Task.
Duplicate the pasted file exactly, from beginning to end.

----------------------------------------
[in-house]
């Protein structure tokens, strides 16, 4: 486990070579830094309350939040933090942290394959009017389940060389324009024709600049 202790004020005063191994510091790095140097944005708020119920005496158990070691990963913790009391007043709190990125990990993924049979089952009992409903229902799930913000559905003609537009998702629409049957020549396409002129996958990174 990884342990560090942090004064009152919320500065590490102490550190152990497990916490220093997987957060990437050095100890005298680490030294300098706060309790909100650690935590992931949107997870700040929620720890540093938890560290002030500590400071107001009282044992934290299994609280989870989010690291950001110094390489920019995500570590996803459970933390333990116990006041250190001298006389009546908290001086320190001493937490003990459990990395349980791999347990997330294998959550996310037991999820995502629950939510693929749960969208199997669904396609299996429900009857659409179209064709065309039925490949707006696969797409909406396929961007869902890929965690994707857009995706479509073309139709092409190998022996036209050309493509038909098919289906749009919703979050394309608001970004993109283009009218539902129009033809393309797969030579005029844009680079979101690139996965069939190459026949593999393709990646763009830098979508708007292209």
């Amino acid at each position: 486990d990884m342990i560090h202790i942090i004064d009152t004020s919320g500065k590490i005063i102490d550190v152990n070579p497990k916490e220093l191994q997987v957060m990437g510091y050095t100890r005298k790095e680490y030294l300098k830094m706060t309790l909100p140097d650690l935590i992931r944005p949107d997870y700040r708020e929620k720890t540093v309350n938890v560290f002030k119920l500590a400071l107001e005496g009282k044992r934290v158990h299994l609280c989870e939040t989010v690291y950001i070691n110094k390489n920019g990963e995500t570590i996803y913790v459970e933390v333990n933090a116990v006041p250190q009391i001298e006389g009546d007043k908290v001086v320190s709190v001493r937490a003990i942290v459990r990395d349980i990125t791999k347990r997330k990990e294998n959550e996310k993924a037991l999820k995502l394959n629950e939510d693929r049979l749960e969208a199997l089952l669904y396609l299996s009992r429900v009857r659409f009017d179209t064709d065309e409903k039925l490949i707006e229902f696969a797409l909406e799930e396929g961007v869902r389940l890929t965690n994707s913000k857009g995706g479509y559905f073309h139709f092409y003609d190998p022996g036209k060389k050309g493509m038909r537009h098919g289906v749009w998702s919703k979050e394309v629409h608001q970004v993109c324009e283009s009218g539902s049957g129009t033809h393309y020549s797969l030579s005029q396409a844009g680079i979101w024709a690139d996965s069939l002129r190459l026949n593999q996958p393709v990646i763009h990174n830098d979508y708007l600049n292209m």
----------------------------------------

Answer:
[in-house]
């Protein structure tokens, strides 16, 4: 486990070579830094309350939040933090942290394959009017389940060389324009024709600049 202790004020005063191994510091790095140097944005708020119920005496158990070691990963913790009391007043709190990125990990993924049979089952009992409903229902799930913000559905003609537009998702629409049957020549396409002129996958990174 990884342990560090942090004064009152919320500065590490102490550190152990497990916490220093997987957060990437050095100890005298680490030294300098706060309790909100650690935590992931949107997870700040929620720890540093938890560290002030500590400071107001009282044992934290299994609280989870989010690291950001110094390489920019995500570590996803459970933390333990116990006041250190001298006389009546908290001086320190001493937490003990459990990395349980791999347990997330294998959550996310037991999820995502629950939510693929749960969208199997669904396609299996429900009857659409179209064709065309039925490949707006696969797409909406396929961007869902890929965690994707857009995706479509073309139709092409190998022996036209050309493509038909098919289906749009919703979050394309608001970004993109283009009218539902129009033809393309797969030579005029844009680079979101690139996965069939190459026949593999393709990646763009830098979508708007292209």
């Amino acid at each position: 486990d990884m342990i560090h202790i942090i004064d009152t004020s919320g500065k590490i005063i102490d550190v152990n070579p497990k916490e220093l191994q997987v957060m990437g510091y050095t100890r005298k790095e680490y030294l300098k830094m706060t309790l909100p140097d650690l935590i992931r944005p949107d997870y700040r708020e929620k720890t540093v309350n938890v560290f002030k119920l500590a400071l107001e005496g009282k044992r934290v158990h299994l609280c989870e939040t989010v690291y950001i070691n110094k390489n920019g990963e995500t570590i996803y913790v459970e933390v333990n933090a116990v006041p250190q009391i001298e006389g009546d007043k908290v001086v320190s709190v001493r937490a003990i942290v459990r990395d349980i990125t791999k347990r997330k990990e294998n959550e996310k993924a037991l999820k995502l394959n629950e939510d693929r049979l749960e969208a199997l089952l669904y396609l299996s009992r429900v009857r659409f009017d179209t064709d065309e409903k039925l490949i707006e229902f696969a797409l909406e799930e396929g961007v869902r389940l890929t965690n994707s913000k857009g995706g479509y559905f073309h139709f092409y003609d190998p022996g036209k060389k050309g493509m038909r537009h098919g289906v749009w998702s919703k979050e394309v629409h608001q970004v993109c324009e283009s009218g539902s049957g129009t033809h393309y020549s797969l030579s005029q396409a844009g680079i979101w024709a690139d996965s069939l002129r190459l026949n593999q996958p393709v990646i763009h990174n830098d979508y708007l600049n292209m």